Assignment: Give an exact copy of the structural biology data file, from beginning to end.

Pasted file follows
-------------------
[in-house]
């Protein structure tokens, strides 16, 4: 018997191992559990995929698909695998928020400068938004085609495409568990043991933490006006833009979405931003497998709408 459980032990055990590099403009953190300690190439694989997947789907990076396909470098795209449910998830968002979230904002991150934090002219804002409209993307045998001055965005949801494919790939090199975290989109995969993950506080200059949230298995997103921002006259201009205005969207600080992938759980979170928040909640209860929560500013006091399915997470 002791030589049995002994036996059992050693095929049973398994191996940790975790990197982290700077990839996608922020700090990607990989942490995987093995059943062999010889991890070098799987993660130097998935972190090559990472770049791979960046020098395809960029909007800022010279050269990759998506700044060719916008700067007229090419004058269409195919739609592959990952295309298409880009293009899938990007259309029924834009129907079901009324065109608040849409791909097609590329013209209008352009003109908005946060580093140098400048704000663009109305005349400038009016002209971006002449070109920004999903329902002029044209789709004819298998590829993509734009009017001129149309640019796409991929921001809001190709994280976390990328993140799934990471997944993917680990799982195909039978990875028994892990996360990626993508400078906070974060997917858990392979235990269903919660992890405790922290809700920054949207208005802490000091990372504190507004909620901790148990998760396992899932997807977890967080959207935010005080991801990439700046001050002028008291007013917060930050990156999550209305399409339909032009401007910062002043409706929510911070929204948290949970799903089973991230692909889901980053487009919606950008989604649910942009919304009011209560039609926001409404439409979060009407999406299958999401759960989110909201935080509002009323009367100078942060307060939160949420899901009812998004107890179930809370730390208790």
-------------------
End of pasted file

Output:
[in-house]
């Protein structure tokens, strides 16, 4: 018997191992559990995929698909695998928020400068938004085609495409568990043991933490006006833009979405931003497998709408 459980032990055990590099403009953190300690190439694989997947789907990076396909470098795209449910998830968002979230904002991150934090002219804002409209993307045998001055965005949801494919790939090199975290989109995969993950506080200059949230298995997103921002006259201009205005969207600080992938759980979170928040909640209860929560500013006091399915997470 002791030589049995002994036996059992050693095929049973398994191996940790975790990197982290700077990839996608922020700090990607990989942490995987093995059943062999010889991890070098799987993660130097998935972190090559990472770049791979960046020098395809960029909007800022010279050269990759998506700044060719916008700067007229090419004058269409195919739609592959990952295309298409880009293009899938990007259309029924834009129907079901009324065109608040849409791909097609590329013209209008352009003109908005946060580093140098400048704000663009109305005349400038009016002209971006002449070109920004999903329902002029044209789709004819298998590829993509734009009017001129149309640019796409991929921001809001190709994280976390990328993140799934990471997944993917680990799982195909039978990875028994892990996360990626993508400078906070974060997917858990392979235990269903919660992890405790922290809700920054949207208005802490000091990372504190507004909620901790148990998760396992899932997807977890967080959207935010005080991801990439700046001050002028008291007013917060930050990156999550209305399409339909032009401007910062002043409706929510911070929204948290949970799903089973991230692909889901980053487009919606950008989604649910942009919304009011209560039609926001409404439409979060009407999406299958999401759960989110909201935080509002009323009367100078942060307060939160949420899901009812998004107890179930809370730390208790």